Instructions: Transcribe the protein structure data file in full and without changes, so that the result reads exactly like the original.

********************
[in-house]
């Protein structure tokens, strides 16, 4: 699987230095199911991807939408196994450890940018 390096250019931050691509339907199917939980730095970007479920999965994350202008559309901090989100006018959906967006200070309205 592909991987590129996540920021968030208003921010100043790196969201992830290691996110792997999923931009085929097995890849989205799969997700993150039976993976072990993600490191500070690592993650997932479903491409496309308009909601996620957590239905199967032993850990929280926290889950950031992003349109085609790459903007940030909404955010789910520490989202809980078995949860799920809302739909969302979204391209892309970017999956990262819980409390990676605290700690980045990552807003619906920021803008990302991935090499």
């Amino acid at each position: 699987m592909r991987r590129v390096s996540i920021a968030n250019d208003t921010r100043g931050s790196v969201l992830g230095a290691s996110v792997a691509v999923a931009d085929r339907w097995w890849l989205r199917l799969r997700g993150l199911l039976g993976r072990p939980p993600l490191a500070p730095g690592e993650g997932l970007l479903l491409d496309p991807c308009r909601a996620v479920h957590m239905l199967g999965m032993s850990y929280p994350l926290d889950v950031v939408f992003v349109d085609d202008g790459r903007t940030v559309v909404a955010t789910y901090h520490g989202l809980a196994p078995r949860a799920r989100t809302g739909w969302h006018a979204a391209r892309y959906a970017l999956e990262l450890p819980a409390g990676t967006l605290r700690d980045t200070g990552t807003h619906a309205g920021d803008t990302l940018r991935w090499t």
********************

[in-house]
């Protein structure tokens, strides 16, 4: 699987230095199911991807939408196994450890940018 390096250019931050691509339907199917939980730095970007479920999965994350202008559309901090989100006018959906967006200070309205 592909991987590129996540920021968030208003921010100043790196969201992830290691996110792997999923931009085929097995890849989205799969997700993150039976993976072990993600490191500070690592993650997932479903491409496309308009909601996620957590239905199967032993850990929280926290889950950031992003349109085609790459903007940030909404955010789910520490989202809980078995949860799920809302739909969302979204391209892309970017999956990262819980409390990676605290700690980045990552807003619906920021803008990302991935090499």
């Amino acid at each position: 699987m592909r991987r590129v390096s996540i920021a968030n250019d208003t921010r100043g931050s790196v969201l992830g230095a290691s996110v792997a691509v999923a931009d085929r339907w097995w890849l989205r199917l799969r997700g993150l199911l039976g993976r072990p939980p993600l490191a500070p730095g690592e993650g997932l970007l479903l491409d496309p991807c308009r909601a996620v479920h957590m239905l199967g999965m032993s850990y929280p994350l926290d889950v950031v939408f992003v349109d085609d202008g790459r903007t940030v559309v909404a955010t789910y901090h520490g989202l809980a196994p078995r949860a799920r989100t809302g739909w969302h006018a979204a391209r892309y959906a970017l999956e990262l450890p819980a409390g990676t967006l605290r700690d980045t200070g990552t807003h619906a309205g920021d803008t990302l940018r991935w090499t």